On May 8, 1984, a chubby, short outfielder who had a habit of swinging at the first pitch made his major league debut.
The Minnesota Twins — and Minnesota by and large — were never the same.
Kirby Puckett had four singles in his first game — batting leadoff! — and also contributed a stolen base in a 5-0 victory against what were then known as the California Angels. (In another interesting note, former Twin Rod Carew started at first base for the Angels.)
From that day, Puckett embarked on a 12-year career that left thousands of dogs named in his honor and thousands more kids who followed his form and hacked at the first offering in their Little League games.
I know I wasn’t the only one.
Of course, that hero worship changed in the years after baseball, when rumors about people seeing Kirby here and there kept popping up, the curtain coming all the way off in Frank Deford’s Sports Illustrated piece, “The Rise and Fall of Kirby Puckett.” Instantly, Puckett was no longer the pinnacle of hustle. He was the punchline to a hacky joke that guys made to their friends before they went into the bathroom. (Don’t pull a Kirby in there! Don’t do anything Puck wouldn’t do!)
Three years later — 12 days to the exact date of the SI article — Puckett was dead.
It’s a tragedy the way that Puckett fell to Earth, probably the athlete who in my eyes most typified the lunchpail, strong work ethic, “I’d play baseball for free if I could” ethos as I was growing up as a kid.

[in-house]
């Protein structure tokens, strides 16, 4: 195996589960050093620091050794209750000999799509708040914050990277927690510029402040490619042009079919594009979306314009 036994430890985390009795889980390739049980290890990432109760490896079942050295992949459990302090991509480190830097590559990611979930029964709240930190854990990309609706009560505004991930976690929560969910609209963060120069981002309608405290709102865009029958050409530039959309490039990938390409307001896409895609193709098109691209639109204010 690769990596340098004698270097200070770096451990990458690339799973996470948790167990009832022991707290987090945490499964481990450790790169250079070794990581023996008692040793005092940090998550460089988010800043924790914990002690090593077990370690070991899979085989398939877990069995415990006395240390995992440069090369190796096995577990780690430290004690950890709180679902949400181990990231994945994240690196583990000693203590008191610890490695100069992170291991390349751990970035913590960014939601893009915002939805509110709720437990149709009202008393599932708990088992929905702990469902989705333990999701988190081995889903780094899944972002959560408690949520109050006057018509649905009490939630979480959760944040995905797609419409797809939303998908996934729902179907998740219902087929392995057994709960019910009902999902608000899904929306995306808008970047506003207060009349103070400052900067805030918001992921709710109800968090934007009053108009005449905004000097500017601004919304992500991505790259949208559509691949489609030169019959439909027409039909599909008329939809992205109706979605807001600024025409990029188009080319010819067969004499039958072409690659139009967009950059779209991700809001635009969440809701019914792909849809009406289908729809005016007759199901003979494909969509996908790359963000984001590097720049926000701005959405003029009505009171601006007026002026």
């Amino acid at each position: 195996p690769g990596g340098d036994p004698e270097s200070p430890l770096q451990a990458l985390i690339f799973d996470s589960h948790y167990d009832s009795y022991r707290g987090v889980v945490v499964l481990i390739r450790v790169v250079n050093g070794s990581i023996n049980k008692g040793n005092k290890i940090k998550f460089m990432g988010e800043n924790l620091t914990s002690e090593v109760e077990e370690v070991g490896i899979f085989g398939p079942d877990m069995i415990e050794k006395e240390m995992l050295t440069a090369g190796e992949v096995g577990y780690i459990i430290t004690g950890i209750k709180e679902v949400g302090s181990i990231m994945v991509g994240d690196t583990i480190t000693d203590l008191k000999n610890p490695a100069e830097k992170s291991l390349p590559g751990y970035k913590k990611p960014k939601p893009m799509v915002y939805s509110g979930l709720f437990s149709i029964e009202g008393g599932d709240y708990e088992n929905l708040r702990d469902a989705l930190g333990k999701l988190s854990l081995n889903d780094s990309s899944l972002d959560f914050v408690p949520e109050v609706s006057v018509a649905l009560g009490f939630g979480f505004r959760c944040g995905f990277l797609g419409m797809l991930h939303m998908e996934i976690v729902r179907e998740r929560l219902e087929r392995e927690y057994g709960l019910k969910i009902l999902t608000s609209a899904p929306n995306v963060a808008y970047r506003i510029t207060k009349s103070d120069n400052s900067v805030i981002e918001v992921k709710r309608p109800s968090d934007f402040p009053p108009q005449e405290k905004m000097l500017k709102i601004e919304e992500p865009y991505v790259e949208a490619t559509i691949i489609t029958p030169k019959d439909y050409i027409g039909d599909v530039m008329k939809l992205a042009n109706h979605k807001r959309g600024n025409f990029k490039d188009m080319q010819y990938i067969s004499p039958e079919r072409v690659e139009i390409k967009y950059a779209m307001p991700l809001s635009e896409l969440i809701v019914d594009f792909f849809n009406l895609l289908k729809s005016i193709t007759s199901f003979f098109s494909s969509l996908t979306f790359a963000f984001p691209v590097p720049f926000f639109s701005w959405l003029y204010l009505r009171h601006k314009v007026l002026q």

At first we all blamed Puckett for misleading us, but really, we were mad at ourselves — at least I know I was — for believing a Norman Rockwell portrait come to life, that a hard-working kid from Chicago who was once fired from a Ford Motor Company assembly line job for working too hard, would never have a bad day or a dark side, that all Kirby Puckett wanted to do was play baseball, sign autographs for the fans and smile until the next game started.
Kirby Puckett didn’t let everyone down. We let ourselves down.
We let ourselves down when we attached athletic glory to character, when we took a guy who told a team to jump on his back and then delivered in the clutch — we’ll see you tomorrow night! — and canonized him as a Saint. We built someone up to something they never aspired to be and then stoned him as he deflated back to Earth. Puckett was accused of doing some awful things, but he had to answer to his family and his God — if you believe in those things — for those discretions, not to the bleacher creatures lounging around the largely unpopulated Metrodome seats.
Him as a family man? I’ll take care not to attach my morality to any athlete or entertainer. Instead, I’ll always remember the joy Puckett brought to the field and the seemingly impossible things he was able to do once on it. He did his dirty work away from the ballpark, out of the limelight. When the cameras were on, he beamed, even at his farewell press conference, telling children that “just because I can’t see doesn’t mean God can’t answer prayers.”
When he stepped off the field, he didn’t need to tell us that SuperTwin couldn’t actually outrun a speeding bullet. We should have known all along ourselves. Puckett had his days, too.
(Image: Hat tip to Sports Illustrated’s Andy Gray, who runs Twitter.com/Si_Vault. I hope to create a Puckett-inspired shirt soon. I’m tossing around a few rough ideas. When I get them ironed out, I’ll post them over at the Empty Bandwagon Facebook page.)